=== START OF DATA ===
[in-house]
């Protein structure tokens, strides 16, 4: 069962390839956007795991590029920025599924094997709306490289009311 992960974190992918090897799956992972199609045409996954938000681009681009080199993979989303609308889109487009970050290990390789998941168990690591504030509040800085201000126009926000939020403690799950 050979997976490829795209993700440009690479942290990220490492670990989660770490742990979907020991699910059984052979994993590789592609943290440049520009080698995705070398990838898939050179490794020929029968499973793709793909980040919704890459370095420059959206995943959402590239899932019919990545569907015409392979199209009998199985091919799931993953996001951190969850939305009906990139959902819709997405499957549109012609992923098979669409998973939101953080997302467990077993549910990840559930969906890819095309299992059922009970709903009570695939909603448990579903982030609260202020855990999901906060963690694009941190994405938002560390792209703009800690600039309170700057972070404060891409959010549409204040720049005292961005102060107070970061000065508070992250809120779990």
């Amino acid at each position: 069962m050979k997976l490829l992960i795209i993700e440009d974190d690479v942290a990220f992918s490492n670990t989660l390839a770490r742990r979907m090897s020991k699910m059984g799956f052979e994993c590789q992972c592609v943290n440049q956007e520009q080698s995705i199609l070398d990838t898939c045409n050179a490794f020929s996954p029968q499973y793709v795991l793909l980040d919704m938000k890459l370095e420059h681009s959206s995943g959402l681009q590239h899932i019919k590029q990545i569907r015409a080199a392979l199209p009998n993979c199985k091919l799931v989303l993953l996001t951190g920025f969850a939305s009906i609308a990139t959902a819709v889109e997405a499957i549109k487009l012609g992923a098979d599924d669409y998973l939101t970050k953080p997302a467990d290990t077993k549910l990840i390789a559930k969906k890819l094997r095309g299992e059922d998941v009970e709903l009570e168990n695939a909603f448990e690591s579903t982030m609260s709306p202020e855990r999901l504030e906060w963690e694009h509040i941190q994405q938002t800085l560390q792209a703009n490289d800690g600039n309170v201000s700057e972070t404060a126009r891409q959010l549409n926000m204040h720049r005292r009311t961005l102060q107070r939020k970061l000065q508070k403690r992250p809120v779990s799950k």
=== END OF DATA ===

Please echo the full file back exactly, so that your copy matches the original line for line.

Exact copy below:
[in-house]
């Protein structure tokens, strides 16, 4: 069962390839956007795991590029920025599924094997709306490289009311 992960974190992918090897799956992972199609045409996954938000681009681009080199993979989303609308889109487009970050290990390789998941168990690591504030509040800085201000126009926000939020403690799950 050979997976490829795209993700440009690479942290990220490492670990989660770490742990979907020991699910059984052979994993590789592609943290440049520009080698995705070398990838898939050179490794020929029968499973793709793909980040919704890459370095420059959206995943959402590239899932019919990545569907015409392979199209009998199985091919799931993953996001951190969850939305009906990139959902819709997405499957549109012609992923098979669409998973939101953080997302467990077993549910990840559930969906890819095309299992059922009970709903009570695939909603448990579903982030609260202020855990999901906060963690694009941190994405938002560390792209703009800690600039309170700057972070404060891409959010549409204040720049005292961005102060107070970061000065508070992250809120779990």
């Amino acid at each position: 069962m050979k997976l490829l992960i795209i993700e440009d974190d690479v942290a990220f992918s490492n670990t989660l390839a770490r742990r979907m090897s020991k699910m059984g799956f052979e994993c590789q992972c592609v943290n440049q956007e520009q080698s995705i199609l070398d990838t898939c045409n050179a490794f020929s996954p029968q499973y793709v795991l793909l980040d919704m938000k890459l370095e420059h681009s959206s995943g959402l681009q590239h899932i019919k590029q990545i569907r015409a080199a392979l199209p009998n993979c199985k091919l799931v989303l993953l996001t951190g920025f969850a939305s009906i609308a990139t959902a819709v889109e997405a499957i549109k487009l012609g992923a098979d599924d669409y998973l939101t970050k953080p997302a467990d290990t077993k549910l990840i390789a559930k969906k890819l094997r095309g299992e059922d998941v009970e709903l009570e168990n695939a909603f448990e690591s579903t982030m609260s709306p202020e855990r999901l504030e906060w963690e694009h509040i941190q994405q938002t800085l560390q792209a703009n490289d800690g600039n309170v201000s700057e972070t404060a126009r891409q959010l549409n926000m204040h720049r005292r009311t961005l102060q107070r939020k970061l000065q508070k403690r992250p809120v779990s799950k």